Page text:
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Thursday, March 20, 2014

How much more do we want to learn about the environmental effects of fracking?

When it comes to the regulation of hydraulic fracturing, we should go where the data leads. The problem, as frequent readers of this blog know, is that that data has been mostly sparse, or at least conflicting. From impacts to groundwater, drinking water, air quality, and methane emissions; to public health, landscape impacts, and cumulative impacts; the data, so far, has been inadequate. We simply don't know enough.

With that thought in mind, this item from The National Journal’s excellent Energy Edge newsletter was encouraging, because it can help fill the knowledge vacuum:
How much more does Congress want to learn about the environmental effects of hydraulic fracturing?
The next round of appropriations decisions could provide a hint. The U.S. Geological Survey has posted new details of its budget request to Congress.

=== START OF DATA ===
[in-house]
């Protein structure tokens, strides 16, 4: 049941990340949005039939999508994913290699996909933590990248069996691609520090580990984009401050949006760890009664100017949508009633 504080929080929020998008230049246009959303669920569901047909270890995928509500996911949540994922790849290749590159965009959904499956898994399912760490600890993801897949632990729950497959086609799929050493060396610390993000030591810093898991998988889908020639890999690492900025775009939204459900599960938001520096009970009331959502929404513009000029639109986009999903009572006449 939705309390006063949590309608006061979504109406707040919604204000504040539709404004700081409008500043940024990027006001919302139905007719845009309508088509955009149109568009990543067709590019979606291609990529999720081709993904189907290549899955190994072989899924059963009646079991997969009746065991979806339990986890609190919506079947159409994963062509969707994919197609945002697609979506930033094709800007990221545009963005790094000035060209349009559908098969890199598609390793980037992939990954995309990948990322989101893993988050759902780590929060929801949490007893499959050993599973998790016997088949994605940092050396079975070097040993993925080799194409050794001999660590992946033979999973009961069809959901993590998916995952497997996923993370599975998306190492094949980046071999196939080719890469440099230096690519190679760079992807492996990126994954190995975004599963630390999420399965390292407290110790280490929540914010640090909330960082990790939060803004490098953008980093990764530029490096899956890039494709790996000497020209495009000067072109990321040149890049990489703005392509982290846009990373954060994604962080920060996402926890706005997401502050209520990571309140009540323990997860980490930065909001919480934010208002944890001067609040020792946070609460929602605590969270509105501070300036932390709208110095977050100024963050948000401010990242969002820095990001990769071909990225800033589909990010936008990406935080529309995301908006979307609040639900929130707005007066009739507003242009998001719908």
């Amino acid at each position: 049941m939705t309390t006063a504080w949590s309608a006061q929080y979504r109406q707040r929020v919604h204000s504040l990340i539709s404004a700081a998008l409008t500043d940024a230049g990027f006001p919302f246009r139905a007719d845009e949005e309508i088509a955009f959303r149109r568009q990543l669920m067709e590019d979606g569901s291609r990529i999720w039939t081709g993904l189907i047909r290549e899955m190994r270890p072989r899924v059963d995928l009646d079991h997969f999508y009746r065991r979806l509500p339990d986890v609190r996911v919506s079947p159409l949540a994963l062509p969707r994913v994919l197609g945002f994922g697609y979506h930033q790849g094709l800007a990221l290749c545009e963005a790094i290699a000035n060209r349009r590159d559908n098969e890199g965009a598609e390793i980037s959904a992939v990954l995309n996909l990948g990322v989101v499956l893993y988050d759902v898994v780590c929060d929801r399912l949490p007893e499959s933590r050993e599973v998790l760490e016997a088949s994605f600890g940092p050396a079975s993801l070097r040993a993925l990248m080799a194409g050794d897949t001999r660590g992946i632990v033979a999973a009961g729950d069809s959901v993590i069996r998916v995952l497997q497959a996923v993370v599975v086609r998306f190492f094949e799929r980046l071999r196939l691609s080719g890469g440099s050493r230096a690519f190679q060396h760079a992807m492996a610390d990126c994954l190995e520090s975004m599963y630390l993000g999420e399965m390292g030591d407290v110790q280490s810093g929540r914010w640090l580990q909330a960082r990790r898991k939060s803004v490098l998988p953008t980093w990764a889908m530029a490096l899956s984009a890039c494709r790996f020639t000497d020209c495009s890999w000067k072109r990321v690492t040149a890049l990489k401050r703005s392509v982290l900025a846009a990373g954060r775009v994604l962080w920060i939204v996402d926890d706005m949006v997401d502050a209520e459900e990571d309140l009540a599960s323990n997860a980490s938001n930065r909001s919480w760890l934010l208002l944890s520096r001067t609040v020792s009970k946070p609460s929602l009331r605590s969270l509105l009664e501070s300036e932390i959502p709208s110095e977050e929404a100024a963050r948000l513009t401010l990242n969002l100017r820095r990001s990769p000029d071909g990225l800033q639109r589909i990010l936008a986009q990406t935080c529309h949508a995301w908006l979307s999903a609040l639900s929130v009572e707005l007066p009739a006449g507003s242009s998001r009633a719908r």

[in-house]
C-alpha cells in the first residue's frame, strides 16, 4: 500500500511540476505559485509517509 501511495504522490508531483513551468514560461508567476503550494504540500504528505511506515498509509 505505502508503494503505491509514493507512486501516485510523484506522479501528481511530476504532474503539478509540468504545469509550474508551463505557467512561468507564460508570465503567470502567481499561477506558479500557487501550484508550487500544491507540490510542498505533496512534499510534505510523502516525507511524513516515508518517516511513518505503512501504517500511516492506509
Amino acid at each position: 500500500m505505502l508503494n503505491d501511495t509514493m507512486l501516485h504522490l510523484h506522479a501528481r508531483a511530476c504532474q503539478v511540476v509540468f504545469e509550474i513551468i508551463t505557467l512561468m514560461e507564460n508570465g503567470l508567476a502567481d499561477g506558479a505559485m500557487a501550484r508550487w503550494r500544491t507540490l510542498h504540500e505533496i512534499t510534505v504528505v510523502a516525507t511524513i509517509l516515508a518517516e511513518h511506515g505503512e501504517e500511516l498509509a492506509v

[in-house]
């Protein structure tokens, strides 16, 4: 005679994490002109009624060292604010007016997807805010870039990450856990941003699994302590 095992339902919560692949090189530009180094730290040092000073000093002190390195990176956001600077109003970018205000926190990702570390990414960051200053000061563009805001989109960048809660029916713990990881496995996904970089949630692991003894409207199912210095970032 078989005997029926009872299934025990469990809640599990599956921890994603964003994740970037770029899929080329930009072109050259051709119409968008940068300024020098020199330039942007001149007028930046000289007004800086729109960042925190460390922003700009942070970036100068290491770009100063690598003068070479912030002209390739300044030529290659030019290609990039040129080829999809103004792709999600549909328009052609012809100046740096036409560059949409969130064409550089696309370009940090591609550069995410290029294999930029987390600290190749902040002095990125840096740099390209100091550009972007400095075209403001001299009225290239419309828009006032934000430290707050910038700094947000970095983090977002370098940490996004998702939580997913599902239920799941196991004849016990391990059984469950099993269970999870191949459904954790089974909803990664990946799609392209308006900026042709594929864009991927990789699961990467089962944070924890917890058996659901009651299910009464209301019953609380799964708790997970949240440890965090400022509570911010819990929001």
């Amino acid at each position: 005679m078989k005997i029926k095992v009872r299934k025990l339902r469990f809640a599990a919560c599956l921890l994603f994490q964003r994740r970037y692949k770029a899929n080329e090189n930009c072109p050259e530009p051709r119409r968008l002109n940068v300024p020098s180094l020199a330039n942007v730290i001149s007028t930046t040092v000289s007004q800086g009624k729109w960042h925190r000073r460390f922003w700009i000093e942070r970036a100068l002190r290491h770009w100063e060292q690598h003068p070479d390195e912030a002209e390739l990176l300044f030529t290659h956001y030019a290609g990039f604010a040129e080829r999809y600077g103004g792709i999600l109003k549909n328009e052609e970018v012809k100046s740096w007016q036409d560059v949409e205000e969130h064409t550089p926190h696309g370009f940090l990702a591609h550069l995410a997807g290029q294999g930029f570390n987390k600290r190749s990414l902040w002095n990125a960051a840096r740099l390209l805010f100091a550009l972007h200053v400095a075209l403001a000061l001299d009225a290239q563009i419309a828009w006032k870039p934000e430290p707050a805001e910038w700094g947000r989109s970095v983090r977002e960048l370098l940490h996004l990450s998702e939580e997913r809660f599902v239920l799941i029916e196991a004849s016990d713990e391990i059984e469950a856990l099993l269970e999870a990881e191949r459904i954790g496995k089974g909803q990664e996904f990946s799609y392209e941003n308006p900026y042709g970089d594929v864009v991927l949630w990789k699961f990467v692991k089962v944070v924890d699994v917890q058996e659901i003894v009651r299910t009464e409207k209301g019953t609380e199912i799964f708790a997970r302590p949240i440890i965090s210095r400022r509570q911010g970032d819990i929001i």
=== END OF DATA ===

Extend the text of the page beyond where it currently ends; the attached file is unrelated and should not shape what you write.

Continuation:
Among the items: A request to boost spending on fracking research by $8.3 million.
See pages B-23 to B-28 here for information on USGS’ very thrifty fracking research agenda.

The USGS, in my experience, does excellent, rigorous scientific work, much like their counterparts and my former colleagues at Pennsylvania’s DCNR. I have great respect for both groups of professionals. They are resources to which decision makers should turn - but often don't - for expert analysis and advice.

USGS' research agenda doesn't propose to answer all of the questions around fracking, but it would help to answer important ones.  

How much does Congress - and by virtue of USGS' public reporting, how much more do we - want to learn about the environmental effects of hydraulic fracturing? The answer to that question is of central importance to our energy and environmental future.



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